b) runs through the game matrix and updates the board matrix according to the game matrix covered.

...
function updateTable(){
    for(var row=0; row<3; row++){
        for(var column=0; column<3; column++){
            if(game[row][column]=="X"){
                table[row][column].innerHTML="X";
                table[row][column].style.cursor="default";
            } else if(game[row][column]=="O") {
                table[row][column].innerHTML="O";
                table[row][column].style.cursor="default";
            } else {
                table[row][column].innerHTML="";
                table[row][column].style.cursor="pointer";
            }
        }
    }
}
...

Figure 9. Function updateTable from JavaScript code.

  • function start (Figure 10):

a) responsible for initializing the matrix/template and the game;
b) indicates that the game has started;
c) indicates the first move;
d) contains the visual association with the variable board.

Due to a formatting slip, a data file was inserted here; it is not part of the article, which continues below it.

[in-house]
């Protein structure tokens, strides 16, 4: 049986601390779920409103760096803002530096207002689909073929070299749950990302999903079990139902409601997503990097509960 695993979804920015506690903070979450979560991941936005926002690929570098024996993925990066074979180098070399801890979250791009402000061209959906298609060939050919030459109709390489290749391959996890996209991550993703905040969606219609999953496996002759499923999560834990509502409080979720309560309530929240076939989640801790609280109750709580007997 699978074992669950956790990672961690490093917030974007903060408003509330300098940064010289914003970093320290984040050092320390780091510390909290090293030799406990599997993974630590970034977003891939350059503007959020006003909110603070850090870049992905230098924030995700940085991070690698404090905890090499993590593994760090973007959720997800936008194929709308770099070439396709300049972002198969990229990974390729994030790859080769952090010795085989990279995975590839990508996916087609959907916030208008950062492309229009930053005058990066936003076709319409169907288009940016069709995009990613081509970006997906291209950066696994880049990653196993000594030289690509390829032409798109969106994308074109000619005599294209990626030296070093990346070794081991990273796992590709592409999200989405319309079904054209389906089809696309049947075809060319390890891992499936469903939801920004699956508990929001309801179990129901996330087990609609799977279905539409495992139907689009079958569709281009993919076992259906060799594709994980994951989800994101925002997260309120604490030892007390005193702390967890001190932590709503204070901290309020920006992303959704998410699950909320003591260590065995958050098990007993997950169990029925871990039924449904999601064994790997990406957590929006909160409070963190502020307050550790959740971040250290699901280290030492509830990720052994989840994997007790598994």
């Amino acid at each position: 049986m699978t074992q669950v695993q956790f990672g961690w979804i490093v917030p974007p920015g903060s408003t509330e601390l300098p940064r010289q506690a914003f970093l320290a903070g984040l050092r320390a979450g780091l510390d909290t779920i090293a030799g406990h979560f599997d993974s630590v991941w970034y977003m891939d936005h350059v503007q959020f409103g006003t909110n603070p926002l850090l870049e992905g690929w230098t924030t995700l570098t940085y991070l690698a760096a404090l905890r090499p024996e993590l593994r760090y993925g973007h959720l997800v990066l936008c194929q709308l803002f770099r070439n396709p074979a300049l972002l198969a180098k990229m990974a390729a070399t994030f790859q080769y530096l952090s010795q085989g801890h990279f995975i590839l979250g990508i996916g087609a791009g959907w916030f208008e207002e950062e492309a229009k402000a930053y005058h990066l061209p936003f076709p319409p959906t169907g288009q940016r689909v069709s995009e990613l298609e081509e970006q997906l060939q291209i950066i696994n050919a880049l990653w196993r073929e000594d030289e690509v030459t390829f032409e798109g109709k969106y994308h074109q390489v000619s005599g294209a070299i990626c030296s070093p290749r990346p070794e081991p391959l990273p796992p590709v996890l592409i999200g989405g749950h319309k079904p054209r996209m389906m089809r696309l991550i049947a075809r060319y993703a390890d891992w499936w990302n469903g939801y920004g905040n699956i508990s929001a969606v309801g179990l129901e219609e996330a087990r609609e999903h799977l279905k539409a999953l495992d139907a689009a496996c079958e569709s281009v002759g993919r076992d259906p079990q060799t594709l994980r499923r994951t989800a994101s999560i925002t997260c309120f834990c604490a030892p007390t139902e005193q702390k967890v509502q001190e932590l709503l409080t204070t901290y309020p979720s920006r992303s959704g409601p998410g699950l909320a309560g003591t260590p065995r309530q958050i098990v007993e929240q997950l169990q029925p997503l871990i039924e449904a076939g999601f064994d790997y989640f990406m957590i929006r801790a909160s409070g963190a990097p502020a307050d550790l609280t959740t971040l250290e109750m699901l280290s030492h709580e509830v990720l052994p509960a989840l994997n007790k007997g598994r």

...
function start() {
    playing=true;
    moveComputer=1;
    game=[
        ["","",""],
        ["","",""],
        ["","",""]
    ];
    table=[     [document.getElementById("position1"),document.getElementById("position2"), document.getElementById("position3")],
        [document.getElementById("position4"),document.getElementById("position5"), document.getElementById("position6")],
        [document.getElementById("position7"),document.getElementById("position8"), document.getElementById("position9")]
    ];
    updateTable();
    if(starter==1){
        starter=0;
        player=starter;
        document.getElementById("whoStart").innerHTML="Who starts: Player";
    } else {
        starter=1;
        player=starter;
        document.getElementById("whoStart").innerHTML="Who starts: Computer"
        computerPlay();
    }
}
window.addEventListener("load", start);

Figure 10. Function start from JavaScript code.

The result of the tests (Figure 11):

Tic-TacToe-1
Figure 11. Illustrative code results.

4. Final Considerations


The code allows the user to play with the computer. But without the computer attacking or defending against the user's moves.

From this code, it is possible to implement a second level, in which the computer can better study the opponent's moves and defend itself. In this case, it would be necessary to implement a block (second level) in which the computer would perform the analysis of empty positions and fill them with the symbol "O" and then each position filled with "X" to be able to play in a more "realistic" way.